Irish author Sebastian Barry has won a £25,000 prize for historical fiction for his novel On Canaan's Side.
Barry was presented with the Walter Scott Prize at the Brewin Dolphin Borders Book Festival in Melrose, Scotland today.
His novel was chosen from a shortlist of six books.
Judges said they were impressed by his "wonderful writing, which, as Walter Scott did in his time, shifts perception on a period in history".
The author said: "I'm uncharacteristically speechless. I really was not expecting to win - just look at the other authors on the shortlist.
"My first encounter with Walter Scott was unlocking a trunk in my grandfather's attic which contained the Waverley novels. I felt as if I was excavating a tomb.
"I think that is an appropriate way to encounter a writer - as if you were literally retrieving him from the damp and history of your grandfather's life."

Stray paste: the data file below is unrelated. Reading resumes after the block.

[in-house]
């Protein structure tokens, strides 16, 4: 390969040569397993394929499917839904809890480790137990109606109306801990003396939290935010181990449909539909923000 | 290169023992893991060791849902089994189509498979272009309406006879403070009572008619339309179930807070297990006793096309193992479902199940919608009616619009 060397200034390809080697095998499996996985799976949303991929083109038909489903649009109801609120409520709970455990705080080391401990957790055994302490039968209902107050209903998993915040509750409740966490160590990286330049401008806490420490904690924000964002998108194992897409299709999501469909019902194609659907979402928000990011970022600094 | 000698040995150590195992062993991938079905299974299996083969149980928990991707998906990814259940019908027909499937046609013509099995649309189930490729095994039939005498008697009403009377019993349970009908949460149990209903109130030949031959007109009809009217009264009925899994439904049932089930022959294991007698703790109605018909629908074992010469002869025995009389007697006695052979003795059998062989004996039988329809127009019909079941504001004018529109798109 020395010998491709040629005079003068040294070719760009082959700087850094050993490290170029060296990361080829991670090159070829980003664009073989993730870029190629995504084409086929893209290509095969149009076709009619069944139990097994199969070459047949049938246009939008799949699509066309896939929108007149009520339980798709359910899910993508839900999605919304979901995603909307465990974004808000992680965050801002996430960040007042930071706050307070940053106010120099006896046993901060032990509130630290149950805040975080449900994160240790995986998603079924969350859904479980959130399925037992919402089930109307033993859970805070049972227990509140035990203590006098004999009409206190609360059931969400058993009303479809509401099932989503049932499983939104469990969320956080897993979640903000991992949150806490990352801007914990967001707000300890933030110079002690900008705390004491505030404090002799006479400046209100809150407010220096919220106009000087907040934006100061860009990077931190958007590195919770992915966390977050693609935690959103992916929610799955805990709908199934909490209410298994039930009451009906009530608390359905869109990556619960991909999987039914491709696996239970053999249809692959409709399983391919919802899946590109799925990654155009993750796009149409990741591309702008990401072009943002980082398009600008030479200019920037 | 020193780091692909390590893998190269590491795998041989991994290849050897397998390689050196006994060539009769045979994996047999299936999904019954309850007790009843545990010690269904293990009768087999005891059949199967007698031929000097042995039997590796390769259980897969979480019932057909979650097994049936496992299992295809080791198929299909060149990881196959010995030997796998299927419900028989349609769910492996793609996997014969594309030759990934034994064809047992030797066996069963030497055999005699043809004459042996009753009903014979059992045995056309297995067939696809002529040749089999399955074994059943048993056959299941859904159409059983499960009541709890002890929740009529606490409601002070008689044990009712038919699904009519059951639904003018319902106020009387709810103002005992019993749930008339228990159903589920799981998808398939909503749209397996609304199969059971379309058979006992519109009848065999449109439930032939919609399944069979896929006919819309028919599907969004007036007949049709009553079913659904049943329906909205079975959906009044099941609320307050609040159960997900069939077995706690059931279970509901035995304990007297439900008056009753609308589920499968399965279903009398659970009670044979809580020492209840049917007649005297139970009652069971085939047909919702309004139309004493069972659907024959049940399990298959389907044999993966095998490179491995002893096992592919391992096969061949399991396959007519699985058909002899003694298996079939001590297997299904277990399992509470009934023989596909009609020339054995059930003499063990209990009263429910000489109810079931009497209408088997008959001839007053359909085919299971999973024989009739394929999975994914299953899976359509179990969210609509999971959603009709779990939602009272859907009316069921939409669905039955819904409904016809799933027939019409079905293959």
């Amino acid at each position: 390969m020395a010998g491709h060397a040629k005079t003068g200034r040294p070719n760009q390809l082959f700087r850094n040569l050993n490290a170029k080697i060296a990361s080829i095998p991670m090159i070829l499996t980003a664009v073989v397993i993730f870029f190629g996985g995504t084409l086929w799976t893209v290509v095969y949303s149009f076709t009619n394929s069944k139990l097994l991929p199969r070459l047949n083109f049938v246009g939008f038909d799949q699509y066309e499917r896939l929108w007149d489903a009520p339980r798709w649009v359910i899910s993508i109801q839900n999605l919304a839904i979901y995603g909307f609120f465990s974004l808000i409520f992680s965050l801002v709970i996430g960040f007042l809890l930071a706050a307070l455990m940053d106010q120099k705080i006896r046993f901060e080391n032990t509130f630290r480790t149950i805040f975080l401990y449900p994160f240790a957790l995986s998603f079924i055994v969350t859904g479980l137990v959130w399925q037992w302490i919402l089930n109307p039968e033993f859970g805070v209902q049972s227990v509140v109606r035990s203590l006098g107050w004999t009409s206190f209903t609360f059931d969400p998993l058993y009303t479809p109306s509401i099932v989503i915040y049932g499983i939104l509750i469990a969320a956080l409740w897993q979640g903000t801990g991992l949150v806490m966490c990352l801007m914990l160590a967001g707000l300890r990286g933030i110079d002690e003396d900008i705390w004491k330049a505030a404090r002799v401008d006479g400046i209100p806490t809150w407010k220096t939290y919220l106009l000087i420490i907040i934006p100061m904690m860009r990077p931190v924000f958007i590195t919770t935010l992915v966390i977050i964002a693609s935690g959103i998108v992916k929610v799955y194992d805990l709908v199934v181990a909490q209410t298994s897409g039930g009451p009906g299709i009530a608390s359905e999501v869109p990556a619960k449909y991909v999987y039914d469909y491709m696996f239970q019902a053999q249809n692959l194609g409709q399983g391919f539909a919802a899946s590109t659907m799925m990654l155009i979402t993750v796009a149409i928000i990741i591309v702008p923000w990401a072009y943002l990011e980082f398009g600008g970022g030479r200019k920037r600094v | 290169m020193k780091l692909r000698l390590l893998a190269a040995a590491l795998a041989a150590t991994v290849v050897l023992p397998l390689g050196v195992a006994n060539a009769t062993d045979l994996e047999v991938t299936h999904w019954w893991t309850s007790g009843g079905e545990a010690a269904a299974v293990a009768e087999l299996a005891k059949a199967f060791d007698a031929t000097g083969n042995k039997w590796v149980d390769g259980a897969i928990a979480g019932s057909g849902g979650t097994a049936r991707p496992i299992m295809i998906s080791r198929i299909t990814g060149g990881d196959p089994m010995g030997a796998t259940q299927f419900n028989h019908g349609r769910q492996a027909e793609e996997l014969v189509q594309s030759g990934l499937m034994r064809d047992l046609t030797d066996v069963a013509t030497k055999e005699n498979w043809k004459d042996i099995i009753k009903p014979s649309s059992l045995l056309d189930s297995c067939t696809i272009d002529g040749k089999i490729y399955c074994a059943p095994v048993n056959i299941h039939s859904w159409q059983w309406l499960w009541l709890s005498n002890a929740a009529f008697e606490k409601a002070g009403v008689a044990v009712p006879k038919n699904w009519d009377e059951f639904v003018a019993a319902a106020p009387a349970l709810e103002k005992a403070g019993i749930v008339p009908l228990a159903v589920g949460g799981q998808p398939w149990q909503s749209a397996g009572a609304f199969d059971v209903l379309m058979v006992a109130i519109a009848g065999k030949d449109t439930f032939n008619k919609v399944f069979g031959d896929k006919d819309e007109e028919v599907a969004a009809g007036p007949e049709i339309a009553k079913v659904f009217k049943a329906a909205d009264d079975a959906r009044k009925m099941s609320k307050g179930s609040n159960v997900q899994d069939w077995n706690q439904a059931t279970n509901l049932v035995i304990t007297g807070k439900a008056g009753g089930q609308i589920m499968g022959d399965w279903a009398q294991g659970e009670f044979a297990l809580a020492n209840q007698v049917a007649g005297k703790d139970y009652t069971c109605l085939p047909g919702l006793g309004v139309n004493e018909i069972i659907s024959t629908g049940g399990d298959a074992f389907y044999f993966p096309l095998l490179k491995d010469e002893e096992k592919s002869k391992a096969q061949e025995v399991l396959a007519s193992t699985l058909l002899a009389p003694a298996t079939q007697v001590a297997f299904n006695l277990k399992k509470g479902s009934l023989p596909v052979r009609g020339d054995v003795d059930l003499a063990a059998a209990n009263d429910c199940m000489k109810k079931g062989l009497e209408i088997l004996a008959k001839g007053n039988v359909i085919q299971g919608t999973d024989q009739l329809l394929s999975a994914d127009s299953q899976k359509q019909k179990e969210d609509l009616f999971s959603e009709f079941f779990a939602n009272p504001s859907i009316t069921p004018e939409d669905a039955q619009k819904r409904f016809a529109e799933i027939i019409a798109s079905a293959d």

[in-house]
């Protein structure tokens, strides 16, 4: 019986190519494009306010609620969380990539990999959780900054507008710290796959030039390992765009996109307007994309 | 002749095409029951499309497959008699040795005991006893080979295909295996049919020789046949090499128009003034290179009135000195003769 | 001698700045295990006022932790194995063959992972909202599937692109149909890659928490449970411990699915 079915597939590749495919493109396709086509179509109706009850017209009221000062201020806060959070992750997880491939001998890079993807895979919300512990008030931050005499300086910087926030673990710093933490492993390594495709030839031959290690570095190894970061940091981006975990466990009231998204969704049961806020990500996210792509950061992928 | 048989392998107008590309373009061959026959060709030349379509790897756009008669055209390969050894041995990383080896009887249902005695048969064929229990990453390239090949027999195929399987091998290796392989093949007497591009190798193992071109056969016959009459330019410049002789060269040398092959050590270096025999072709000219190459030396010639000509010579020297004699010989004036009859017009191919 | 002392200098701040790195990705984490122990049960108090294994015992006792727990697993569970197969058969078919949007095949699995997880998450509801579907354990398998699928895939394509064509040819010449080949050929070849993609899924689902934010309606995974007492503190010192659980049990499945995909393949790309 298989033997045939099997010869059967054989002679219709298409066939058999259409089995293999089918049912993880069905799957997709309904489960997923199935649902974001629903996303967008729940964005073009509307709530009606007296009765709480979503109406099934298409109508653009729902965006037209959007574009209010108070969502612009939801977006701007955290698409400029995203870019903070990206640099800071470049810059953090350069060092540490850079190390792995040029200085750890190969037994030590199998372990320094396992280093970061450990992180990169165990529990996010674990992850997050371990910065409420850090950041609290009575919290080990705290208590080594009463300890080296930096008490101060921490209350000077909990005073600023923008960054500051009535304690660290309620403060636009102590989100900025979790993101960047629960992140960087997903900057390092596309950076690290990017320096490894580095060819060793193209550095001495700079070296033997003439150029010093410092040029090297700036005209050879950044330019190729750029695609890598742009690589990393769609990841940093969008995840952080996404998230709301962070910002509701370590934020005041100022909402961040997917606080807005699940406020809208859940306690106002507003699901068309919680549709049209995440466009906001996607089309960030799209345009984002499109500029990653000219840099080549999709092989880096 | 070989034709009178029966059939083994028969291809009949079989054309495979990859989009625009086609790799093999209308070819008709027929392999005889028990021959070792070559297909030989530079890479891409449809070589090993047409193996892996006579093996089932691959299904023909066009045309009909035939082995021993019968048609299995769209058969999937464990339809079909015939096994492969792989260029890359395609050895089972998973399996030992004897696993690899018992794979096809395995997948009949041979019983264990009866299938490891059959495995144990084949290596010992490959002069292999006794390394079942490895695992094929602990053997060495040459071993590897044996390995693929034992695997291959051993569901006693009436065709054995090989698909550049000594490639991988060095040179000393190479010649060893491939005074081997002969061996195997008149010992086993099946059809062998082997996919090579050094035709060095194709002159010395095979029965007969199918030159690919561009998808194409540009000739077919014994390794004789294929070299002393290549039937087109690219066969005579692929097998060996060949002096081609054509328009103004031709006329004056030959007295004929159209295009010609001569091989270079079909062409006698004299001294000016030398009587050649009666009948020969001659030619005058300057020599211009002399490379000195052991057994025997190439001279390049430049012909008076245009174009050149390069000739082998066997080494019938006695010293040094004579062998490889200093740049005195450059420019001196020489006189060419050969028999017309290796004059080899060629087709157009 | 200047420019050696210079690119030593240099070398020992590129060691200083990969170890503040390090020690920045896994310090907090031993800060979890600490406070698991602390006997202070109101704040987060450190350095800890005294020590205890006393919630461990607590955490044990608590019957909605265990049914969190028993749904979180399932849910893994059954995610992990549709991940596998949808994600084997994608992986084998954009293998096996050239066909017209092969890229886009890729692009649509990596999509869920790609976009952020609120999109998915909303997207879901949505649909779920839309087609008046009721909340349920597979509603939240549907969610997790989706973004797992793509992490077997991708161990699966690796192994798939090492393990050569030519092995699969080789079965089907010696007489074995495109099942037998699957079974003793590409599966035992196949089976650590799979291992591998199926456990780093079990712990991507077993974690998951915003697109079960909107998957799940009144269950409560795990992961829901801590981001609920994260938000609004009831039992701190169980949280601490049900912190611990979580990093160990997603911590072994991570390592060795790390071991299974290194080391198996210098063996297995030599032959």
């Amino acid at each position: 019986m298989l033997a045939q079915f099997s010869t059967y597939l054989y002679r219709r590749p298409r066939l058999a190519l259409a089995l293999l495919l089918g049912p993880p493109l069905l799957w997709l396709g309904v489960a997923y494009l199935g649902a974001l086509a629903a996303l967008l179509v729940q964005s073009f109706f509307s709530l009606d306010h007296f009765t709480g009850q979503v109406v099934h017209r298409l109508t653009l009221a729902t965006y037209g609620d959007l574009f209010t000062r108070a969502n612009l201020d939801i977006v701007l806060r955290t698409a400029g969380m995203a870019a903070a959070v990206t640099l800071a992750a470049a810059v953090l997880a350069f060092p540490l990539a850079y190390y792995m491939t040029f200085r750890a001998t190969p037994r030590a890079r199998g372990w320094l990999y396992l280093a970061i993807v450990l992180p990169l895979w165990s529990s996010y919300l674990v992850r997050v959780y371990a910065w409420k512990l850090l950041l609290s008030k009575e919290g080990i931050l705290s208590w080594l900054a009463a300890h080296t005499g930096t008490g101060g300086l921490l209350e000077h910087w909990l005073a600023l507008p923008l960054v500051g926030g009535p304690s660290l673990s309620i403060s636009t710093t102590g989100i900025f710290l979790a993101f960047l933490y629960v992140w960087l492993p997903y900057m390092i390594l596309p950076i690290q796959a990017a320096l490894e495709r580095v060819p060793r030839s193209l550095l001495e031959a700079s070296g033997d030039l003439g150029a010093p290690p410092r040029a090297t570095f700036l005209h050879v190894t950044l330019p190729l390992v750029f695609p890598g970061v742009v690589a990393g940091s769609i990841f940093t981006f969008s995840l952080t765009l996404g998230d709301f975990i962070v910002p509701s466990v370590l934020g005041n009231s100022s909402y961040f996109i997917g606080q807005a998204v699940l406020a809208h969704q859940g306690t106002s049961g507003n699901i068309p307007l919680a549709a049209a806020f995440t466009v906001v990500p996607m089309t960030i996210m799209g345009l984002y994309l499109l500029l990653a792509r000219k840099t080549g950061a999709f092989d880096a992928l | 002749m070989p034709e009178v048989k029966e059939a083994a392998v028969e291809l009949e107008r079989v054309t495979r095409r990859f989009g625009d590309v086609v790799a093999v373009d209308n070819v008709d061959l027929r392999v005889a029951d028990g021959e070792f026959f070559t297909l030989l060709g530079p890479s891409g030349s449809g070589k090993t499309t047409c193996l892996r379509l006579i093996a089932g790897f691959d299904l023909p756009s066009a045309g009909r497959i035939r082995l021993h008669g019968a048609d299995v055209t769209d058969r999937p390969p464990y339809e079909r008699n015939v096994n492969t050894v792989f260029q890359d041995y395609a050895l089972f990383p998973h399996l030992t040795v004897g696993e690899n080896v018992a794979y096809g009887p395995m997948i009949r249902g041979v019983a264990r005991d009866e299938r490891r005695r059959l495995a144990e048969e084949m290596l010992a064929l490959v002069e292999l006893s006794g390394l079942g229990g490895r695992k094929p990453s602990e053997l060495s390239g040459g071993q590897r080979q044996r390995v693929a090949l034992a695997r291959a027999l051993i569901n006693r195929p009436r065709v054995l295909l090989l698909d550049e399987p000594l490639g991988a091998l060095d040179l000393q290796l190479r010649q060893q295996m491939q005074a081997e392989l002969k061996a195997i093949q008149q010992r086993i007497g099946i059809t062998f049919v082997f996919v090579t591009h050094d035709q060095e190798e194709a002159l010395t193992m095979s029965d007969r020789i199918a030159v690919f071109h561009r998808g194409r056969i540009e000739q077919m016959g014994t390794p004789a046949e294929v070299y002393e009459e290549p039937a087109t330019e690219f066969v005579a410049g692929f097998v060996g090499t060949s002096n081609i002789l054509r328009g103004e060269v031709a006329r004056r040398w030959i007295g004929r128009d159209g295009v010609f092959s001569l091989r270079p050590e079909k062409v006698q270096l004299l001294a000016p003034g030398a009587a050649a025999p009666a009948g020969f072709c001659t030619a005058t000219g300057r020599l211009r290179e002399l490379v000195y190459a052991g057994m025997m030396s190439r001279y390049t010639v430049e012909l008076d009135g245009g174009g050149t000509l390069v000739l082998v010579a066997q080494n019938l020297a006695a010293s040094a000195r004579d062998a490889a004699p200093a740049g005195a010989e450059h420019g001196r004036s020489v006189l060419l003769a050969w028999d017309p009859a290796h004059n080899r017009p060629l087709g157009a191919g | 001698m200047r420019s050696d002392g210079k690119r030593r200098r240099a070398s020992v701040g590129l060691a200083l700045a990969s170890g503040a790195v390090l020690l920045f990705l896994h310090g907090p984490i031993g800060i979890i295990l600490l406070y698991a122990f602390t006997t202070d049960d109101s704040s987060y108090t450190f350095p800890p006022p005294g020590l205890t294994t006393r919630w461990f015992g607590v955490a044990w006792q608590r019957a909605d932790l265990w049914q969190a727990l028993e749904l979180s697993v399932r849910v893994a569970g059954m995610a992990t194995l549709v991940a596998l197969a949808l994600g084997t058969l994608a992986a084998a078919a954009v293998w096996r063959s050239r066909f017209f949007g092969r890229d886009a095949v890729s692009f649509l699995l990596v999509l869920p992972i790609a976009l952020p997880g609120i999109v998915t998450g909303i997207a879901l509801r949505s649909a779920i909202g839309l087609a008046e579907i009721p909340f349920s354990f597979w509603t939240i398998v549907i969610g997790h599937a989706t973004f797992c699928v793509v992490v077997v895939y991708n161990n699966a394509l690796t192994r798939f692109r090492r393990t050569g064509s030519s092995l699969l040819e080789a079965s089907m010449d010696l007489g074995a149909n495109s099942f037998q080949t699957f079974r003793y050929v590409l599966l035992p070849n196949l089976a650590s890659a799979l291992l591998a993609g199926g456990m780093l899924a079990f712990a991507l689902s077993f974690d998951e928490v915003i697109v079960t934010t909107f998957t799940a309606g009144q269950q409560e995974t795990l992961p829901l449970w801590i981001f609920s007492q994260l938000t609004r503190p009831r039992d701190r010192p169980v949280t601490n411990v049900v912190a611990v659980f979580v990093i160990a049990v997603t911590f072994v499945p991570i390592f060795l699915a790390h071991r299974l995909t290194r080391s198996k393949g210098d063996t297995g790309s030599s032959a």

On Canaan's Side tells the story of a woman who flees Dublin after the First World War for a new life in the USA.
Barry has twice been shortlisted for the Man Booker Prize and was awarded the James Tait Black Memorial Prize for Fiction 2009 for The Secret Scripture.
The other shortlisted books were The Sisters Brothers by Patrick de Witt, Half Blood Blues by Esi Edugyan, The Stranger's Child by Alan Hollinghurst, Pure by Andrew Miller and The Quality of Mercy by Barry Unsworth.
To qualify, novels must be set 60 years ago or more.
Commenting on Barry's win, the judges said: "There was little more than a whisker between On Canaan's Side and the other five shortlisted novels, but it was its drive, and its sustained power that persuaded us to award the Walter Scott Prize to Sebastian Barry.
"A work of immense power, the book is muscular and complete, and the author wears his learning lightly. Every character is fully drawn and utterly memorable. "